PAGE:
Olive Allen Biller, an artist and illustrator, was born in Ormskirk, Lancashire on 17 October 1879 and died on 15 October 1957 in Vancouver, British Columbia, Canada. She published illustrations under her maiden name Olive Allen and her married name Olive Biller.
She briefly attended art school in Liverpool, then the Lambeth School of Art, London, and finally, from 1900, the Slade School of Art, London. She studied most notably with Henry Tonks of whom she made a satirical drawing (now in the collection of the Strang, University College London). From 1901, as Olive Allen, she was an illustrator of magazines, children's books and Christmas annuals, chiefly for T. C. & E. C. Jack of London. Some titles were translated into German and enjoyed wide circulation.
After marrying John Biller in 1912, she emigrated to Canada. Her commercial work virtually ceased at this point, but she continued to illustrate her life and surroundings in letters and sketchbooks. After her husband’s death in World War I, Biller settled with her two children on James Island in 1919. In 1927 she moved to Victoria, where she was an active member of the Island Arts and Crafts Society founded by Josephine Crease.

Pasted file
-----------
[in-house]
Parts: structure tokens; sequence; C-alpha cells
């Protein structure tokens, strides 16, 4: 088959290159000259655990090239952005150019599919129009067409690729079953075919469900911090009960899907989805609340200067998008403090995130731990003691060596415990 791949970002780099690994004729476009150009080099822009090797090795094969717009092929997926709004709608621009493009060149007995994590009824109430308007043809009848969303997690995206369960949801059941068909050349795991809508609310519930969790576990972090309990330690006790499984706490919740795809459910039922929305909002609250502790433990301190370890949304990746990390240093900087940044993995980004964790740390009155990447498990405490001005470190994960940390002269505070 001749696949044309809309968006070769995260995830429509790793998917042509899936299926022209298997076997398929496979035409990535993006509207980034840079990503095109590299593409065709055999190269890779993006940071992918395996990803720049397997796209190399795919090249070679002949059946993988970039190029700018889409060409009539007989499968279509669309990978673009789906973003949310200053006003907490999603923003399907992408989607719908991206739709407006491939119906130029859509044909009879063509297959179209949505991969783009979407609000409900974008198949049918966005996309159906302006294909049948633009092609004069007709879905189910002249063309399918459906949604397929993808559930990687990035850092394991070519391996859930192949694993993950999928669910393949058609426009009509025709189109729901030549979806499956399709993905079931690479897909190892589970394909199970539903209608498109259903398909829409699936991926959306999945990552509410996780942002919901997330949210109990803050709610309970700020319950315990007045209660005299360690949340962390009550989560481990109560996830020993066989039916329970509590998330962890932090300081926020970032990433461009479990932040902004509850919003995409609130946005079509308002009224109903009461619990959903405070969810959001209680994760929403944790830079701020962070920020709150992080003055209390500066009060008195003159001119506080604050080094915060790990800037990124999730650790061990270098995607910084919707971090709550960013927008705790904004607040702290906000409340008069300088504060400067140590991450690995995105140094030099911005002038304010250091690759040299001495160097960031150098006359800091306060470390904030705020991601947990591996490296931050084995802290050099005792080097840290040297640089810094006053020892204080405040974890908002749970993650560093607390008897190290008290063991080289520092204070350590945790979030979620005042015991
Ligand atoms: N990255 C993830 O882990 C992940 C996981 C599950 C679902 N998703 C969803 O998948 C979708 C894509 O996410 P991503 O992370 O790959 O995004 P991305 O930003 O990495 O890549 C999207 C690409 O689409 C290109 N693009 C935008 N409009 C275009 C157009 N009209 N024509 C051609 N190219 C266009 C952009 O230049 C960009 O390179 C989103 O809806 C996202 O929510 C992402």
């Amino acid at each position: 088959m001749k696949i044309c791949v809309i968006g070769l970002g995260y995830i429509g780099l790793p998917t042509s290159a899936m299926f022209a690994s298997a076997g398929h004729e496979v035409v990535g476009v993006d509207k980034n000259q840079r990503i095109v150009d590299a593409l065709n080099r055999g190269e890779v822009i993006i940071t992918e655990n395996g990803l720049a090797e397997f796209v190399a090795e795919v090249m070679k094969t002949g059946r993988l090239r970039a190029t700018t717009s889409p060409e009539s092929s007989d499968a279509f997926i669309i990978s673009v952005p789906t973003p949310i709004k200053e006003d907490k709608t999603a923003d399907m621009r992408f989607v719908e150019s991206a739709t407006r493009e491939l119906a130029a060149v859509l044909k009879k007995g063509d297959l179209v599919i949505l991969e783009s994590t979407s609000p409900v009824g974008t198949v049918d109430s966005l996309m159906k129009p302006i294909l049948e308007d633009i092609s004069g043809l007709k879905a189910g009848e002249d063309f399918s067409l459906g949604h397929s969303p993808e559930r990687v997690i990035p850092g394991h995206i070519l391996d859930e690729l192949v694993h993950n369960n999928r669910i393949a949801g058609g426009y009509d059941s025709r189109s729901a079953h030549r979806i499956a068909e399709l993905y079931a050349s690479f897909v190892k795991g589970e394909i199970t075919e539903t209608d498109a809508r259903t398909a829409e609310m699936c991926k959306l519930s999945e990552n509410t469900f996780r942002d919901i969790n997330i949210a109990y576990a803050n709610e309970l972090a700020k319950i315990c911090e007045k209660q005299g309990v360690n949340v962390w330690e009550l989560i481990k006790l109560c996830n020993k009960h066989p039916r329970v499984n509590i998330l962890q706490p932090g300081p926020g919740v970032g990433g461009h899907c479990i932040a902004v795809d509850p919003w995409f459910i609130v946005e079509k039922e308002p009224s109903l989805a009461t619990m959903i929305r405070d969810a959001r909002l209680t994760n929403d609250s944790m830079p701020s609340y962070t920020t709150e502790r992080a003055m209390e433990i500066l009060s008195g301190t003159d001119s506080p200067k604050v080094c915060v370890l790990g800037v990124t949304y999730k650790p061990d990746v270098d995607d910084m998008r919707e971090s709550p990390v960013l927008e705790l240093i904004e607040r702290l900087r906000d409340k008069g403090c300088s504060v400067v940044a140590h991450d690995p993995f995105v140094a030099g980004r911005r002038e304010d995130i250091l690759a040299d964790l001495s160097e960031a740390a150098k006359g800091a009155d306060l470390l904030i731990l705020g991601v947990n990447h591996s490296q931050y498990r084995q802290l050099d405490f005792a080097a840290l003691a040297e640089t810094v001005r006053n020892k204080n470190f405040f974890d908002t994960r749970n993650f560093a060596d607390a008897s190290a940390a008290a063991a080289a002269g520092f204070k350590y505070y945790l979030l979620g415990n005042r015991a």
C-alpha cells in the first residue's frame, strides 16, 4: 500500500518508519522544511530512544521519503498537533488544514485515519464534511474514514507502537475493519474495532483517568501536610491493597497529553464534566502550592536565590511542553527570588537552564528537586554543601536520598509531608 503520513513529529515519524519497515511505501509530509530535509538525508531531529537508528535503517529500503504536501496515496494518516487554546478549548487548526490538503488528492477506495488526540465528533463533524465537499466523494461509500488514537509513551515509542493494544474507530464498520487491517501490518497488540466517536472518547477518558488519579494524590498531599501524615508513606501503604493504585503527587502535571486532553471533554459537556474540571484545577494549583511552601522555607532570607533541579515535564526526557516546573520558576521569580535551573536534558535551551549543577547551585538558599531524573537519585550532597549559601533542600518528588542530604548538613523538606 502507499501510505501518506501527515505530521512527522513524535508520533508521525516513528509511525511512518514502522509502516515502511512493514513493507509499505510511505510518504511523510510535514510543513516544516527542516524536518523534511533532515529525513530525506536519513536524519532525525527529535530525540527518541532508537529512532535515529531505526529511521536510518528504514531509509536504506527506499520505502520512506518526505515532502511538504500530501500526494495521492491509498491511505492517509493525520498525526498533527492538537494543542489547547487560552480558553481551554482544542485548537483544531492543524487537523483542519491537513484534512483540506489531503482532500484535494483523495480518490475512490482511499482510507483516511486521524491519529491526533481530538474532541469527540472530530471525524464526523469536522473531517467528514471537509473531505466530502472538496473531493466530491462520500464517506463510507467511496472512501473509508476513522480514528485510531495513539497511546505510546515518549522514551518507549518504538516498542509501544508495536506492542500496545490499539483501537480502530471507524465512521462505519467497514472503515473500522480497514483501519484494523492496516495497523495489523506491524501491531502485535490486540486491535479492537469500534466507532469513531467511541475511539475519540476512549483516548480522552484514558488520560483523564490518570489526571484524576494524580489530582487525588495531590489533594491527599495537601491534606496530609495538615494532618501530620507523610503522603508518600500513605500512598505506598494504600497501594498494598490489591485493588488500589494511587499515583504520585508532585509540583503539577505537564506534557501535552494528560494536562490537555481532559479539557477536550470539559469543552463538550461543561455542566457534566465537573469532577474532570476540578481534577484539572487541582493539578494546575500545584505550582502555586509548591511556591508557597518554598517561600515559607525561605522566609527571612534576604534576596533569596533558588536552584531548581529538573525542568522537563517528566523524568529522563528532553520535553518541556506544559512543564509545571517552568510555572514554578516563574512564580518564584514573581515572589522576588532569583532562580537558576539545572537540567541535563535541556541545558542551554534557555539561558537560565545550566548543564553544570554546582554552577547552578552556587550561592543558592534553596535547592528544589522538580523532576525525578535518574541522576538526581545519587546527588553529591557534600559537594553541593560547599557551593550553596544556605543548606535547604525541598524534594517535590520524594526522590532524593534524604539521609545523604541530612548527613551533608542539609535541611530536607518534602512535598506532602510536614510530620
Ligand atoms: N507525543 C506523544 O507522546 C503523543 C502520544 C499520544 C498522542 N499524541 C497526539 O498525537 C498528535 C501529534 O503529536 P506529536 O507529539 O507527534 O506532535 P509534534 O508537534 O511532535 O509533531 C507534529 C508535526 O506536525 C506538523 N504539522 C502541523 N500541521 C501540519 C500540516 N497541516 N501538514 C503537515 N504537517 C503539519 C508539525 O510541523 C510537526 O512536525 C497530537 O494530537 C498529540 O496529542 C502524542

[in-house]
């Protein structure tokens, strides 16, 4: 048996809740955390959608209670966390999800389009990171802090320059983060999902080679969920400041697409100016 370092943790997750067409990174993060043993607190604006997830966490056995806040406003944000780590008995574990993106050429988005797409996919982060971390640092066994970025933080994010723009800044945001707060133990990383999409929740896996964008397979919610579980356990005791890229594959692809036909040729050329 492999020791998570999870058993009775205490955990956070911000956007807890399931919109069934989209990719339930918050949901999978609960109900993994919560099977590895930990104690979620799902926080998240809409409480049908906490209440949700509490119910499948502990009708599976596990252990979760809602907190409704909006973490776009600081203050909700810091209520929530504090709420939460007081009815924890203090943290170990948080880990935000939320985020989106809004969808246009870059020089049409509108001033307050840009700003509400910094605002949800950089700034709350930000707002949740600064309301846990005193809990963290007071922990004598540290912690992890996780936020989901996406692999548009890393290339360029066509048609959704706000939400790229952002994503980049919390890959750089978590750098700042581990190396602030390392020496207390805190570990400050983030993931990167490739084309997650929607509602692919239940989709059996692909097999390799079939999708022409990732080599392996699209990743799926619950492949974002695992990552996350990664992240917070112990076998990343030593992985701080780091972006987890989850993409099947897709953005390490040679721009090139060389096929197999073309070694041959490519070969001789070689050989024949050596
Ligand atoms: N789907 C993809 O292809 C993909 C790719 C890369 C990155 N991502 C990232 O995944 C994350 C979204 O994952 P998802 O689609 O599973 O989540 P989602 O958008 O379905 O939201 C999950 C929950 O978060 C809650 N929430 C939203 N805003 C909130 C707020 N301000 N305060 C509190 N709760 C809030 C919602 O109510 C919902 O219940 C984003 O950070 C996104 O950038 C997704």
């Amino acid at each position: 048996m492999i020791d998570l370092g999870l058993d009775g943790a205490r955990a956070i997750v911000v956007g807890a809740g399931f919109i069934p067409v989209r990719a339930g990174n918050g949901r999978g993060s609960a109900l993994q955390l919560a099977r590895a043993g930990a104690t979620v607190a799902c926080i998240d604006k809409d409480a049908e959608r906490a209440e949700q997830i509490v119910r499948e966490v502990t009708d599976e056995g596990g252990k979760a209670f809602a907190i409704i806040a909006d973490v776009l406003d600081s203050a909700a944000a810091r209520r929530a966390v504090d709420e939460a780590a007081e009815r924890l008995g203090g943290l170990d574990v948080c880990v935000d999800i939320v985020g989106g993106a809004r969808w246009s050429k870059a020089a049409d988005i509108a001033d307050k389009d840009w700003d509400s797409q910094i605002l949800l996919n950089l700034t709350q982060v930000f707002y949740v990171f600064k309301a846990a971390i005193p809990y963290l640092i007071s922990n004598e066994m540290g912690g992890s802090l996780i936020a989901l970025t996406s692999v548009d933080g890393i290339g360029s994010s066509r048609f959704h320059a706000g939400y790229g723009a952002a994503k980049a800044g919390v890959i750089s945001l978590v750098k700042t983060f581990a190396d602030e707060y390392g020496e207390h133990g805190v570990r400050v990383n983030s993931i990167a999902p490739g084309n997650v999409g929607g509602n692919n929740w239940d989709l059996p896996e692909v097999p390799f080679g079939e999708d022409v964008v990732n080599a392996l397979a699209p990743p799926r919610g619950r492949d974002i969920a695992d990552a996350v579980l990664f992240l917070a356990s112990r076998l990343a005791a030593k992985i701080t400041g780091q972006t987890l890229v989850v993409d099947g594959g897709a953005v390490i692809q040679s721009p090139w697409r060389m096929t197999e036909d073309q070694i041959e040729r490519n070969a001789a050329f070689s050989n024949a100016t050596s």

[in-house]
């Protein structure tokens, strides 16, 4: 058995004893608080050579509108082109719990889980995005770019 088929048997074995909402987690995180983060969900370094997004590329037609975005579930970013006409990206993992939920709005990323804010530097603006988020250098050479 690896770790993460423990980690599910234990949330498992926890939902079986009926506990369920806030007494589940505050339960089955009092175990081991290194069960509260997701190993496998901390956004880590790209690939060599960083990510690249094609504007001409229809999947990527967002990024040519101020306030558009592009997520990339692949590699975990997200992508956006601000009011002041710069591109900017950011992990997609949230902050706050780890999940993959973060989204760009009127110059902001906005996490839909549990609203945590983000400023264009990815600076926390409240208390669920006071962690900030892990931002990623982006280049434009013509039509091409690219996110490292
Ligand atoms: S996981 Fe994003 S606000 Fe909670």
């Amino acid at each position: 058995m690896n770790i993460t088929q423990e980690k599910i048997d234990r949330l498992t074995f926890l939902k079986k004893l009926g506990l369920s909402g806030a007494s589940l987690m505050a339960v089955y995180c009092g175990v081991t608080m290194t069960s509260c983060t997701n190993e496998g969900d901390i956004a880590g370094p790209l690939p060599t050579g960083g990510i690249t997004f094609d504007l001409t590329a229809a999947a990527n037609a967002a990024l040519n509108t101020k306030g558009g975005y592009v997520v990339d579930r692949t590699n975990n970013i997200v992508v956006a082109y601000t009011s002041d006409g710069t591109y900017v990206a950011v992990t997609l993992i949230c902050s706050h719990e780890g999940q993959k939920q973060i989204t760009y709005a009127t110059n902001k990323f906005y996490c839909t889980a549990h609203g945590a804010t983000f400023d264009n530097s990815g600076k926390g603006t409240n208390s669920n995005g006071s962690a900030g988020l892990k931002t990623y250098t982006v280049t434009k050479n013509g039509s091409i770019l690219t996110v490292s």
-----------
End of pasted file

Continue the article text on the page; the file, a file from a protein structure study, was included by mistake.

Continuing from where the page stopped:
Relocating to Vancouver in 1934, she studied oil painting with Jock Macdonald, Fred Varley and life drawing with Tonshek Ustinov (1903–90) at the British Columbia College of Art. This short-lived art school was formed in 1933 by artists disgruntled with the Vancouver School of Decorative and Applied Arts, forerunner of the Vancouver School of Art. Biller’s later work consists primarily of landscapes and genre scenes in an expressionist style, akin to but more lyrical than her contemporary Emily Carr. Her early illustrations owe much to Arthur Rackham and his circle. Biller exhibited at the Vancouver Art Gallery and other Canadian venues. A substantial corpus of her work was donated by Jill Simms, the artist's daughter, to the University of British Columbia. Other examples of her paintings and drawings are in the BC Archives, the Art Gallery of Greater Victoria, University College London and private collections in Canada and the UK.